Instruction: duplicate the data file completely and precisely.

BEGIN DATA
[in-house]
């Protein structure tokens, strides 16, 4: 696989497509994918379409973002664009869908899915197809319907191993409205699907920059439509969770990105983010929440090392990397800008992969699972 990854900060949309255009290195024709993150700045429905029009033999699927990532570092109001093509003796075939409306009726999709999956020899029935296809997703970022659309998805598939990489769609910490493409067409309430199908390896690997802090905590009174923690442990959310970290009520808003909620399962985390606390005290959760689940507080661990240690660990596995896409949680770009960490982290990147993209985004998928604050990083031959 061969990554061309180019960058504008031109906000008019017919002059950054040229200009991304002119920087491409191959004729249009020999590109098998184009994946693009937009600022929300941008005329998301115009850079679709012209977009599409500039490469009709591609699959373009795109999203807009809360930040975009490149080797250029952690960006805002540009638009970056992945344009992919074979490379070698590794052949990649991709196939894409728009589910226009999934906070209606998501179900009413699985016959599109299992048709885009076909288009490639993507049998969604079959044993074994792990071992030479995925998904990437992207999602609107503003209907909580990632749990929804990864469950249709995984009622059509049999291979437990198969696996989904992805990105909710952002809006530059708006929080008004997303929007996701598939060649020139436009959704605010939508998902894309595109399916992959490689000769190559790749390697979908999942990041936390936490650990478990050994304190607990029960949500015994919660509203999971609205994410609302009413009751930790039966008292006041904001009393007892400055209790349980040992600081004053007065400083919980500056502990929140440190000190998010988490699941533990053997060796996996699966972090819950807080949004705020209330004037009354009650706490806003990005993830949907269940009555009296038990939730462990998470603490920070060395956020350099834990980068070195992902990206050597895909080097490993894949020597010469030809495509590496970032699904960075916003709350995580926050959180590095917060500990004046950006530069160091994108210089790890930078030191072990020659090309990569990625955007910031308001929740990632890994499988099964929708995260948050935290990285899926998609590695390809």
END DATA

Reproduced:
[in-house]
């Protein structure tokens, strides 16, 4: 696989497509994918379409973002664009869908899915197809319907191993409205699907920059439509969770990105983010929440090392990397800008992969699972 990854900060949309255009290195024709993150700045429905029009033999699927990532570092109001093509003796075939409306009726999709999956020899029935296809997703970022659309998805598939990489769609910490493409067409309430199908390896690997802090905590009174923690442990959310970290009520808003909620399962985390606390005290959760689940507080661990240690660990596995896409949680770009960490982290990147993209985004998928604050990083031959 061969990554061309180019960058504008031109906000008019017919002059950054040229200009991304002119920087491409191959004729249009020999590109098998184009994946693009937009600022929300941008005329998301115009850079679709012209977009599409500039490469009709591609699959373009795109999203807009809360930040975009490149080797250029952690960006805002540009638009970056992945344009992919074979490379070698590794052949990649991709196939894409728009589910226009999934906070209606998501179900009413699985016959599109299992048709885009076909288009490639993507049998969604079959044993074994792990071992030479995925998904990437992207999602609107503003209907909580990632749990929804990864469950249709995984009622059509049999291979437990198969696996989904992805990105909710952002809006530059708006929080008004997303929007996701598939060649020139436009959704605010939508998902894309595109399916992959490689000769190559790749390697979908999942990041936390936490650990478990050994304190607990029960949500015994919660509203999971609205994410609302009413009751930790039966008292006041904001009393007892400055209790349980040992600081004053007065400083919980500056502990929140440190000190998010988490699941533990053997060796996996699966972090819950807080949004705020209330004037009354009650706490806003990005993830949907269940009555009296038990939730462990998470603490920070060395956020350099834990980068070195992902990206050597895909080097490993894949020597010469030809495509590496970032699904960075916003709350995580926050959180590095917060500990004046950006530069160091994108210089790890930078030191072990020659090309990569990625955007910031308001929740990632890994499988099964929708995260948050935290990285899926998609590695390809």